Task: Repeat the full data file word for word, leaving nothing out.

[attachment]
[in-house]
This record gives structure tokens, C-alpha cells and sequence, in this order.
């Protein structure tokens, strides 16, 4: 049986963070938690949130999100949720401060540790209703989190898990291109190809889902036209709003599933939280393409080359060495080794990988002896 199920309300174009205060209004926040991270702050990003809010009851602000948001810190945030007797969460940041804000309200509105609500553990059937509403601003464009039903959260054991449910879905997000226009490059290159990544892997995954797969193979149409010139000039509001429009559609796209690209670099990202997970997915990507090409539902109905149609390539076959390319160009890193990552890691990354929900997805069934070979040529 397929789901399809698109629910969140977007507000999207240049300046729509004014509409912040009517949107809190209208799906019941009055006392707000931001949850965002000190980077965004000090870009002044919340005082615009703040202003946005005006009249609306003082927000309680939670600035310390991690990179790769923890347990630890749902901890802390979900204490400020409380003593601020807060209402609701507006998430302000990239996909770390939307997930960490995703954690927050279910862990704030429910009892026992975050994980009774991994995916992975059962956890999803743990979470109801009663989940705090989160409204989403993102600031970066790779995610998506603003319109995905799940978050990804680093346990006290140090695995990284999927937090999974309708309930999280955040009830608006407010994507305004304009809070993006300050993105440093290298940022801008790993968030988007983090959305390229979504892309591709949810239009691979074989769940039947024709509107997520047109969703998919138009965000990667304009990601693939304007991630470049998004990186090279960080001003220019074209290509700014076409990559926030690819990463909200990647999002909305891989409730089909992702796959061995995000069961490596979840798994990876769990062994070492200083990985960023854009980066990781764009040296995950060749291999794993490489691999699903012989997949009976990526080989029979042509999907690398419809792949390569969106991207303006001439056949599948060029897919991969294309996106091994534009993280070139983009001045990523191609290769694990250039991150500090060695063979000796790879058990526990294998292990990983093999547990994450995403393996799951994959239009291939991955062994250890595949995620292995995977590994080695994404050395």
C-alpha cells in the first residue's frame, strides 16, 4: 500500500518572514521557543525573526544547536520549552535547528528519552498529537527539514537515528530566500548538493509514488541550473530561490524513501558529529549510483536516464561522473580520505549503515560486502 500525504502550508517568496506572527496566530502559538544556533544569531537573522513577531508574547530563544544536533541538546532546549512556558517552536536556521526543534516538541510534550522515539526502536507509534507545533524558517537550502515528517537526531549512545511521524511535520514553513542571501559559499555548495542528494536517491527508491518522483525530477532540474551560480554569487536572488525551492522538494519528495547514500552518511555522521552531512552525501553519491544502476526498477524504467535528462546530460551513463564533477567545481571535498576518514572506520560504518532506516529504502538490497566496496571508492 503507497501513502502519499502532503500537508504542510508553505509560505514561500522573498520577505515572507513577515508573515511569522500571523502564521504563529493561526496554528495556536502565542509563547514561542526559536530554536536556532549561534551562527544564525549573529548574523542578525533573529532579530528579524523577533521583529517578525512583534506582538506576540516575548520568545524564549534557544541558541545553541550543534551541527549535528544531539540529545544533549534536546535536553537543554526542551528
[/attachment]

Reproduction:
[in-house]
This record gives structure tokens, C-alpha cells and sequence, in this order.
């Protein structure tokens, strides 16, 4: 049986963070938690949130999100949720401060540790209703989190898990291109190809889902036209709003599933939280393409080359060495080794990988002896 199920309300174009205060209004926040991270702050990003809010009851602000948001810190945030007797969460940041804000309200509105609500553990059937509403601003464009039903959260054991449910879905997000226009490059290159990544892997995954797969193979149409010139000039509001429009559609796209690209670099990202997970997915990507090409539902109905149609390539076959390319160009890193990552890691990354929900997805069934070979040529 397929789901399809698109629910969140977007507000999207240049300046729509004014509409912040009517949107809190209208799906019941009055006392707000931001949850965002000190980077965004000090870009002044919340005082615009703040202003946005005006009249609306003082927000309680939670600035310390991690990179790769923890347990630890749902901890802390979900204490400020409380003593601020807060209402609701507006998430302000990239996909770390939307997930960490995703954690927050279910862990704030429910009892026992975050994980009774991994995916992975059962956890999803743990979470109801009663989940705090989160409204989403993102600031970066790779995610998506603003319109995905799940978050990804680093346990006290140090695995990284999927937090999974309708309930999280955040009830608006407010994507305004304009809070993006300050993105440093290298940022801008790993968030988007983090959305390229979504892309591709949810239009691979074989769940039947024709509107997520047109969703998919138009965000990667304009990601693939304007991630470049998004990186090279960080001003220019074209290509700014076409990559926030690819990463909200990647999002909305891989409730089909992702796959061995995000069961490596979840798994990876769990062994070492200083990985960023854009980066990781764009040296995950060749291999794993490489691999699903012989997949009976990526080989029979042509999907690398419809792949390569969106991207303006001439056949599948060029897919991969294309996106091994534009993280070139983009001045990523191609290769694990250039991150500090060695063979000796790879058990526990294998292990990983093999547990994450995403393996799951994959239009291939991955062994250890595949995620292995995977590994080695994404050395």
C-alpha cells in the first residue's frame, strides 16, 4: 500500500518572514521557543525573526544547536520549552535547528528519552498529537527539514537515528530566500548538493509514488541550473530561490524513501558529529549510483536516464561522473580520505549503515560486502 500525504502550508517568496506572527496566530502559538544556533544569531537573522513577531508574547530563544544536533541538546532546549512556558517552536536556521526543534516538541510534550522515539526502536507509534507545533524558517537550502515528517537526531549512545511521524511535520514553513542571501559559499555548495542528494536517491527508491518522483525530477532540474551560480554569487536572488525551492522538494519528495547514500552518511555522521552531512552525501553519491544502476526498477524504467535528462546530460551513463564533477567545481571535498576518514572506520560504518532506516529504502538490497566496496571508492 503507497501513502502519499502532503500537508504542510508553505509560505514561500522573498520577505515572507513577515508573515511569522500571523502564521504563529493561526496554528495556536502565542509563547514561542526559536530554536536556532549561534551562527544564525549573529548574523542578525533573529532579530528579524523577533521583529517578525512583534506582538506576540516575548520568545524564549534557544541558541545553541550543534551541527549535528544531539540529545544533549534536546535536553537543554526542551528